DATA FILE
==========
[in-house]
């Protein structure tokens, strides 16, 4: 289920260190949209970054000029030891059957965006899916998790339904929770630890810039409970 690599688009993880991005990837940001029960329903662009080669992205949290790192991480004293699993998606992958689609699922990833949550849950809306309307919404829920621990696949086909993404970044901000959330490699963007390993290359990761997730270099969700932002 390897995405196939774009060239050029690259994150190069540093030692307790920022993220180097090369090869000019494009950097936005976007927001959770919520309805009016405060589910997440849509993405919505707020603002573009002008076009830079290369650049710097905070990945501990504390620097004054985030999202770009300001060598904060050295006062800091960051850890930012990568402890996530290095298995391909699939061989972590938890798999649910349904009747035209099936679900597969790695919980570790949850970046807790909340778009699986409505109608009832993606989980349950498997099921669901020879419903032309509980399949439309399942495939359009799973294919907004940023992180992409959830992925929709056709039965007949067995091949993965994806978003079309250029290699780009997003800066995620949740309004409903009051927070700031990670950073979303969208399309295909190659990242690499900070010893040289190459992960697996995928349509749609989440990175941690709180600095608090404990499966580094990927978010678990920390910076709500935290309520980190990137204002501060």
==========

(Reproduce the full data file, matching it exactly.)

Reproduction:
[in-house]
């Protein structure tokens, strides 16, 4: 289920260190949209970054000029030891059957965006899916998790339904929770630890810039409970 690599688009993880991005990837940001029960329903662009080669992205949290790192991480004293699993998606992958689609699922990833949550849950809306309307919404829920621990696949086909993404970044901000959330490699963007390993290359990761997730270099969700932002 390897995405196939774009060239050029690259994150190069540093030692307790920022993220180097090369090869000019494009950097936005976007927001959770919520309805009016405060589910997440849509993405919505707020603002573009002008076009830079290369650049710097905070990945501990504390620097004054985030999202770009300001060598904060050295006062800091960051850890930012990568402890996530290095298995391909699939061989972590938890798999649910349904009747035209099936679900597969790695919980570790949850970046807790909340778009699986409505109608009832993606989980349950498997099921669901020879419903032309509980399949439309399942495939359009799973294919907004940023992180992409959830992925929709056709039965007949067995091949993965994806978003079309250029290699780009997003800066995620949740309004409903009051927070700031990670950073979303969208399309295909190659990242690499900070010893040289190459992960697996995928349509749609989440990175941690709180600095608090404990499966580094990927978010678990920390910076709500935290309520980190990137204002501060």